Gravitropism is controlled by complex molecular mechanisms that involve signalling and growth adjustments. Many gravitropic responsive genes have been isolated in Arabidopsis thaliana and the Qa-SNARE AtVAM3/SYP22 (SGR3) and the Qb-SNARE AtVTI11 (ZIG/SGR4) have been found to play an important role in shoot gravitropism [7].
Tip growth in pollen tubes can be taken as an example of growth processes. It was recently shown that the localization of pollen specific syntaxin SYP125 was asymmetrically localized behind the apex at the plasma membrane, while another pollen-specific syntaxin, SYP124, was differently distributed [8,9] suggesting for these SNAREs a role in the definition of exocytic sub-domains.
Also the transport capacity of selected ion and solute transporters is regulated by SNAREs. Well known is the trafficking of GLUT4 (Na+- coupled Glc transporter). The SNARE complexes involved in fusion of GLUT4 vesicles include mammalian Syntaxin 4, SNAP-23 and VAMP2 within the lipid rafts of plasma membrane. GLUT4 transporters from the apical plasma membrane are recycled by endocytosis and the sequestering in specialized GLUT4 vesicles [10]. Another interesting example is the traffic of the KAT1 (Kv-like K+ channel) of epidermal cells whose turnover at the plasma membrane is tightly controlled through a mechanism evoked by ABA [11].
In particular Grefen and co-workers [12,13] provided direct evidence that SYP121 is part of a scaffold of proteins associated, by direct interaction, with channel KAT1 for the transport of K+. In fact, few SNARE proteins are known to interact with ion channels, notably mammalian Syntaxin 1A, which binds several different Ca2+ and K+ channels in nerves.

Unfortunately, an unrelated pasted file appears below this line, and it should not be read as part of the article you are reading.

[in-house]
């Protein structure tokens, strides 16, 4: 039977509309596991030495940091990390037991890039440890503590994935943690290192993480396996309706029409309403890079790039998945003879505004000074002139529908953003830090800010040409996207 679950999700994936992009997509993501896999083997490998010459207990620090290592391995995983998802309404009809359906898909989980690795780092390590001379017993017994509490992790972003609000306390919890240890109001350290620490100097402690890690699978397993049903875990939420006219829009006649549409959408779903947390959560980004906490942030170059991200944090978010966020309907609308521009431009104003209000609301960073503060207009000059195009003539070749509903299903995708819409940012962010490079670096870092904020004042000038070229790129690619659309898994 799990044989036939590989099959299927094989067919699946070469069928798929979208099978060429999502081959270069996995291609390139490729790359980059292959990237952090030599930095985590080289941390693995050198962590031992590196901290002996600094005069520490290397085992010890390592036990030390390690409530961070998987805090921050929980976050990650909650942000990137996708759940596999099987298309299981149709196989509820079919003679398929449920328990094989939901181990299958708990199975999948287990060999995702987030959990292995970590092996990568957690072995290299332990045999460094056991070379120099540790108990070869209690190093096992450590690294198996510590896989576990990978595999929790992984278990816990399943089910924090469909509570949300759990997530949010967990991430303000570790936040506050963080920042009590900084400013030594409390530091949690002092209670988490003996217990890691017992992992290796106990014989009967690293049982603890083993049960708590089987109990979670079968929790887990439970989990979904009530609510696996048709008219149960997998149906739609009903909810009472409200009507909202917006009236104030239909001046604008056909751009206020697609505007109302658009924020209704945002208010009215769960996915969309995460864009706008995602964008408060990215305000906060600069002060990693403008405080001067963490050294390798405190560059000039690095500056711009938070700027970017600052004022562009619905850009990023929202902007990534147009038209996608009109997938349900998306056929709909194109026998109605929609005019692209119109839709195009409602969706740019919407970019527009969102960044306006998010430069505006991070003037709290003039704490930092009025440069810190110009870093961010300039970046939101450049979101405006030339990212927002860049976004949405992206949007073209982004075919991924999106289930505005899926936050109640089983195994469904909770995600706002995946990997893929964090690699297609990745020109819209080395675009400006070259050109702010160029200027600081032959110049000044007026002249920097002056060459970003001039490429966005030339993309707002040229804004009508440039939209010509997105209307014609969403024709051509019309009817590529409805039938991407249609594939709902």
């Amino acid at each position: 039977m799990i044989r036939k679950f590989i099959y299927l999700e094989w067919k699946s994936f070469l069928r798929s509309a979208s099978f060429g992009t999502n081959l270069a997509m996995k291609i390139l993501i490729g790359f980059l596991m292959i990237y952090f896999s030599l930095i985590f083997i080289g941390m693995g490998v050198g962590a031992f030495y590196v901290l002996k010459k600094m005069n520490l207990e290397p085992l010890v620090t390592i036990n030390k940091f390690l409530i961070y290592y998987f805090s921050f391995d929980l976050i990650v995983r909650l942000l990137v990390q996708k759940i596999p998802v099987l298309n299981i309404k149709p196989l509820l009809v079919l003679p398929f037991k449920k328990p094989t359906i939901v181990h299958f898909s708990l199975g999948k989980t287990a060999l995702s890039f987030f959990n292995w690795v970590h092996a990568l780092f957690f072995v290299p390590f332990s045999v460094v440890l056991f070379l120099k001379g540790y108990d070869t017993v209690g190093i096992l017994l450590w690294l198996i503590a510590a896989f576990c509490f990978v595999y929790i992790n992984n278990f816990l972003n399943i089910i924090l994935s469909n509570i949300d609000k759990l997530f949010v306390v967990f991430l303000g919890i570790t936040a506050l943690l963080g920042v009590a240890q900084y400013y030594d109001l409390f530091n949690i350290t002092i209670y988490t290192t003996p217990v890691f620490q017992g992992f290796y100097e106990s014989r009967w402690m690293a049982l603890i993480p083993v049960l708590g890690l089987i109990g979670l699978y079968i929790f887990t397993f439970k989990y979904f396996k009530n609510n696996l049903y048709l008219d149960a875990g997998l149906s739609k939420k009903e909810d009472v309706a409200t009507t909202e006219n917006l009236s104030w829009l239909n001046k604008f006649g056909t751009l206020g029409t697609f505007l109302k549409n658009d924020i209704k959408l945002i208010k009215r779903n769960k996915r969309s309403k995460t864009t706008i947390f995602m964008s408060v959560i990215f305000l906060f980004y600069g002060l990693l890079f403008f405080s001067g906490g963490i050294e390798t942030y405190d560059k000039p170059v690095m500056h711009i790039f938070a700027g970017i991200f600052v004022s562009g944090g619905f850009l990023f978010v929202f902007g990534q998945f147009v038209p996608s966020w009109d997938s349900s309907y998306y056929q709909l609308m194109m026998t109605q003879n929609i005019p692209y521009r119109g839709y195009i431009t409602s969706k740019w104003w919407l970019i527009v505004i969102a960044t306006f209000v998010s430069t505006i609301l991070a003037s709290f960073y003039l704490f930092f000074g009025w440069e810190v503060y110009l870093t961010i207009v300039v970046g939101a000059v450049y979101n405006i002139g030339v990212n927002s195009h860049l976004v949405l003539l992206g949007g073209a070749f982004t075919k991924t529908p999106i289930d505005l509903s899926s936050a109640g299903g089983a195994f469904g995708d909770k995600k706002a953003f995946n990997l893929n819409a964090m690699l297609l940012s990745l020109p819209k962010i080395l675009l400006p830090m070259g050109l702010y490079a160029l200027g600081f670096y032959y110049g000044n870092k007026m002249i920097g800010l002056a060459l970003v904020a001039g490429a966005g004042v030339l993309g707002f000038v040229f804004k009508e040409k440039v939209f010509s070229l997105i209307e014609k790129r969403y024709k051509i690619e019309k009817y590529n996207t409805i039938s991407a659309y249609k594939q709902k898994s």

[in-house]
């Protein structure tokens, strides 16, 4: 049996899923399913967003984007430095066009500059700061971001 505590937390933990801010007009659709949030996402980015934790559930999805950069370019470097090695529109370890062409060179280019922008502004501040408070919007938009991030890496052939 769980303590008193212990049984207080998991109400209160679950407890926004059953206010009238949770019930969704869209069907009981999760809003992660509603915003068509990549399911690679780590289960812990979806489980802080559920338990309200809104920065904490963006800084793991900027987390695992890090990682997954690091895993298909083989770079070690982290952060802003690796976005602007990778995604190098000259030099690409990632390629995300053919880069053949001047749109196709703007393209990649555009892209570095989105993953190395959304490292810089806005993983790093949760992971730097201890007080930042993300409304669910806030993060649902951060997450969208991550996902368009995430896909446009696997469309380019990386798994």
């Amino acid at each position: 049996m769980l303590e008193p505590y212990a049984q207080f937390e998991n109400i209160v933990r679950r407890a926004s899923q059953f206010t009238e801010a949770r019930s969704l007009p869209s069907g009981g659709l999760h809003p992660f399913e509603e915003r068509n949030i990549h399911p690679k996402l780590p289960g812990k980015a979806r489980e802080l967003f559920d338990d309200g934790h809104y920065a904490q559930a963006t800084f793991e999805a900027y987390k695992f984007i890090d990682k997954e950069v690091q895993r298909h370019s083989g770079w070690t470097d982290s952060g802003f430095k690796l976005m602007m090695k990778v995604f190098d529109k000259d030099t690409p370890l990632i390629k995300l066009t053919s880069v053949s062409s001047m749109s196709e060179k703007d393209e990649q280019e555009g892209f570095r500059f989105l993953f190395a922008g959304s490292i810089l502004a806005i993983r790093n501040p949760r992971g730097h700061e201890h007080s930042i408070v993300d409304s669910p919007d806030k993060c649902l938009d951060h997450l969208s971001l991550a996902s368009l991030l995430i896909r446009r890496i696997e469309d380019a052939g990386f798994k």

In addition to these diversified roles that may, anyhow, be reconducted to the functioning of fusogenic SNARE complexes, some SNAREs have been found to interfere with membrane fusion. If a specific SNARE concentration become inversely proportional to the expected fusogenic activity, such SNARE can be defined as interfering (i-SNARE; 13). Probably i-SNAREs inhibit fusion by substituting for or binding to a subunit of a fusogenic SNARE pin to form a nonfusogenic complex, as it was observed for Golgi-localized SNAREs [14].
Mammalian and yeast i-SNAREs (syntaxin 6/Tlg1, GS15/Sft1, and rBet1/Bet1) were found functionally conserved but i-SNARE characterization in plants is still poor. The recent investigation of SYP5s i-SNARE effect gave just a little contribution to this topic [15]. An alternative mechanism for the i-SNARE effect can be found in yeast where the endosomal (Tlg1 and Syn8) and vacuolar form (Vam7) of the Qc-SNAREs, interact with V-ATPase subunits influencing membrane potential and, consequently, fusion [16]. More proteins potentially able to interact with SNAREs can have a direct influence on membrane potential such as ion channels, as shown in the case of SYP121, able to interact and control the K(+) channel KC1 [12].
There is a higher number of SNAREs in plants as compared to fungi and animals [17]. This is due to the expansion of number of members in conserved SNARE subfamilies and not due to the evolution of new isoforms. There are 60 SNAREs in dicotyledonous Arabidopsis thaliana (The Arabidopsis Genome Initiative 2000), 57 SNAREs in monocotyledonous Oryza sativa (International Rice Genome Sequencing Project 2005), and 69 SNAREs in the Populus trichocarpa (Tree black cottonwood [18]. In contrast the yeast Saccharomyces cerevisiae encode for 21-25 SNAREs and Homo sapiens encodes 35- 36 SNAREs [1,19]. This variety certainly contributes to define many compositionally distinct compartments. These can be sorted into subsets of different size and shape. The distribution of the mass of an organelle among different compartments depends on the relationship between the budding and fusion exponents. It is possible to switch between multiple small compartments and a single large compartment as it was seen in organelles such as the Golgi or late endosomes under a variety of perturbations [20]. SNARE genes duplication could be the driving force for the emergence of new organelles.
In conclusion SNAREs and the other components of membrane traffic machinery have just started to show their real importance for eukaryote cell life and evolution.